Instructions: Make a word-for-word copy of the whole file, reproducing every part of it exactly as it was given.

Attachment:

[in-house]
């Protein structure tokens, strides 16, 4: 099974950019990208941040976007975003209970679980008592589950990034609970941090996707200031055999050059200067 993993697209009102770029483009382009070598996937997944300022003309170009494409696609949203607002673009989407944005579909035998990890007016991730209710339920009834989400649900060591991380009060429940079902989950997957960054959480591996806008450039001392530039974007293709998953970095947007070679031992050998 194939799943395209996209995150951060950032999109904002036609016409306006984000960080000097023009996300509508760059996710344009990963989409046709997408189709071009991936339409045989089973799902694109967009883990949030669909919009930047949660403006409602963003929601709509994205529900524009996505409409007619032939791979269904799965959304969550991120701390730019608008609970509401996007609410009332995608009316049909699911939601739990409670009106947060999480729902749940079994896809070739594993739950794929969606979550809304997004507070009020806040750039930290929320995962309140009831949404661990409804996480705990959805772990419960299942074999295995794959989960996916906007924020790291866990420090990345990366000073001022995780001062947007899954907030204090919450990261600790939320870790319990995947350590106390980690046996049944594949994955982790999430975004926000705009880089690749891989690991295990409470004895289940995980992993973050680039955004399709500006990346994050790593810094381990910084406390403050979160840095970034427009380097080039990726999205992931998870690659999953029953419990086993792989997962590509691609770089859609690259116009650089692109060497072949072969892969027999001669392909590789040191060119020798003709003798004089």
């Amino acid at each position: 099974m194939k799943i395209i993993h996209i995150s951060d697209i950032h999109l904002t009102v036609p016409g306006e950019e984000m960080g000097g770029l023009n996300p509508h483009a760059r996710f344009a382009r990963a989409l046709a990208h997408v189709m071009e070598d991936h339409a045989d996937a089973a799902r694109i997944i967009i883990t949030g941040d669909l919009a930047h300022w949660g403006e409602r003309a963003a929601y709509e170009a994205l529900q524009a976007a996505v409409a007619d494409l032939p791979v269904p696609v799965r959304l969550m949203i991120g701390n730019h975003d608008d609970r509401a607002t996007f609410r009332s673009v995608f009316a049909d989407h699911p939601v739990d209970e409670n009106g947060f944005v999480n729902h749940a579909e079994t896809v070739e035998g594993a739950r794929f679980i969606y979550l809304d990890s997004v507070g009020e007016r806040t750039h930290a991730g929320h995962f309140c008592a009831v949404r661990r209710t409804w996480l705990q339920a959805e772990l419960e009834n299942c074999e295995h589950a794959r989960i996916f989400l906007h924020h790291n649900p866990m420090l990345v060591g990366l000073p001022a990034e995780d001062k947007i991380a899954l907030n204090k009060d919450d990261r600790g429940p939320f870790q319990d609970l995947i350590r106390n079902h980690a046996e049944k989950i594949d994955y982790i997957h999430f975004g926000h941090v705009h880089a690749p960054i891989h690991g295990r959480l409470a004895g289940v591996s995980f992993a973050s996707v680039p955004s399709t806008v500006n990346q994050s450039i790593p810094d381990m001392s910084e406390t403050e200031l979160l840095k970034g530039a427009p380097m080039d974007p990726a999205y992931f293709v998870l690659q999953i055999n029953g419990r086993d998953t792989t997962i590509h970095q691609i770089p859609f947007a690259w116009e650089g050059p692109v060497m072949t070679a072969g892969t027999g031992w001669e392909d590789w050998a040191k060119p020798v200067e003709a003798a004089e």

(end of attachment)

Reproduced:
[in-house]
């Protein structure tokens, strides 16, 4: 099974950019990208941040976007975003209970679980008592589950990034609970941090996707200031055999050059200067 993993697209009102770029483009382009070598996937997944300022003309170009494409696609949203607002673009989407944005579909035998990890007016991730209710339920009834989400649900060591991380009060429940079902989950997957960054959480591996806008450039001392530039974007293709998953970095947007070679031992050998 194939799943395209996209995150951060950032999109904002036609016409306006984000960080000097023009996300509508760059996710344009990963989409046709997408189709071009991936339409045989089973799902694109967009883990949030669909919009930047949660403006409602963003929601709509994205529900524009996505409409007619032939791979269904799965959304969550991120701390730019608008609970509401996007609410009332995608009316049909699911939601739990409670009106947060999480729902749940079994896809070739594993739950794929969606979550809304997004507070009020806040750039930290929320995962309140009831949404661990409804996480705990959805772990419960299942074999295995794959989960996916906007924020790291866990420090990345990366000073001022995780001062947007899954907030204090919450990261600790939320870790319990995947350590106390980690046996049944594949994955982790999430975004926000705009880089690749891989690991295990409470004895289940995980992993973050680039955004399709500006990346994050790593810094381990910084406390403050979160840095970034427009380097080039990726999205992931998870690659999953029953419990086993792989997962590509691609770089859609690259116009650089692109060497072949072969892969027999001669392909590789040191060119020798003709003798004089």
């Amino acid at each position: 099974m194939k799943i395209i993993h996209i995150s951060d697209i950032h999109l904002t009102v036609p016409g306006e950019e984000m960080g000097g770029l023009n996300p509508h483009a760059r996710f344009a382009r990963a989409l046709a990208h997408v189709m071009e070598d991936h339409a045989d996937a089973a799902r694109i997944i967009i883990t949030g941040d669909l919009a930047h300022w949660g403006e409602r003309a963003a929601y709509e170009a994205l529900q524009a976007a996505v409409a007619d494409l032939p791979v269904p696609v799965r959304l969550m949203i991120g701390n730019h975003d608008d609970r509401a607002t996007f609410r009332s673009v995608f009316a049909d989407h699911p939601v739990d209970e409670n009106g947060f944005v999480n729902h749940a579909e079994t896809v070739e035998g594993a739950r794929f679980i969606y979550l809304d990890s997004v507070g009020e007016r806040t750039h930290a991730g929320h995962f309140c008592a009831v949404r661990r209710t409804w996480l705990q339920a959805e772990l419960e009834n299942c074999e295995h589950a794959r989960i996916f989400l906007h924020h790291n649900p866990m420090l990345v060591g990366l000073p001022a990034e995780d001062k947007i991380a899954l907030n204090k009060d919450d990261r600790g429940p939320f870790q319990d609970l995947i350590r106390n079902h980690a046996e049944k989950i594949d994955y982790i997957h999430f975004g926000h941090v705009h880089a690749p960054i891989h690991g295990r959480l409470a004895g289940v591996s995980f992993a973050s996707v680039p955004s399709t806008v500006n990346q994050s450039i790593p810094d381990m001392s910084e406390t403050e200031l979160l840095k970034g530039a427009p380097m080039d974007p990726a999205y992931f293709v998870l690659q999953i055999n029953g419990r086993d998953t792989t997962i590509h970095q691609i770089p859609f947007a690259w116009e650089g050059p692109v060497m072949t070679a072969g892969t027999g031992w001669e392909d590789w050998a040191k060119p020798v200067e003709a003798a004089e």